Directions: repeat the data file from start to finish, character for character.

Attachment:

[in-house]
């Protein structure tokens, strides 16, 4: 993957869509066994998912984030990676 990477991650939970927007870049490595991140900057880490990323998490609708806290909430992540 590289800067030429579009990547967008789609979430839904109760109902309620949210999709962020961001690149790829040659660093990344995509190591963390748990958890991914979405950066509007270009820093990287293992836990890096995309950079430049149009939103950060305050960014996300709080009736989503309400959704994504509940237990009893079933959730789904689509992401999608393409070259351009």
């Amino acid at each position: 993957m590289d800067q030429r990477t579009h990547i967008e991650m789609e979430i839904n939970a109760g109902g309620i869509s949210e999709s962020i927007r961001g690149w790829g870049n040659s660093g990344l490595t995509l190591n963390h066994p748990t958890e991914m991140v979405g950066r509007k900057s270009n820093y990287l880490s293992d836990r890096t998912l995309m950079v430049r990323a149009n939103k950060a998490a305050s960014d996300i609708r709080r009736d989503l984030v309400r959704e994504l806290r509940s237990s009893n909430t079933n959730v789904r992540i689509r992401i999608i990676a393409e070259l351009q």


[in-house]
């Protein structure tokens, strides 16, 4: 993957869509066994998912984030990676 990477991650939970927007870049490595991140900057880490990323998490609708806290909430992540 590289800067030429579009990547967008789609979430839904109760109902309620949210999709962020961001690149790829040659660093990344995509190591963390748990958890991914979405950066509007270009820093990287293992836990890096995309950079430049149009939103950060305050960014996300709080009736989503309400959704994504509940237990009893079933959730789904689509992401999608393409070259351009």
């Amino acid at each position: 993957m590289d800067q030429r990477t579009h990547i967008e991650m789609e979430i839904n939970a109760g109902g309620i869509s949210e999709s962020i927007r961001g690149w790829g870049n040659s660093g990344l490595t995509l190591n963390h066994p748990t958890e991914m991140v979405g950066r509007k900057s270009n820093y990287l880490s293992d836990r890096t998912l995309m950079v430049r990323a149009n939103k950060a998490a305050s960014d996300i609708r709080r009736d989503l984030v309400r959704e994504l806290r509940s237990s009893n909430t079933n959730v789904r992540i689509r992401i999608i990676a393409e070259l351009q």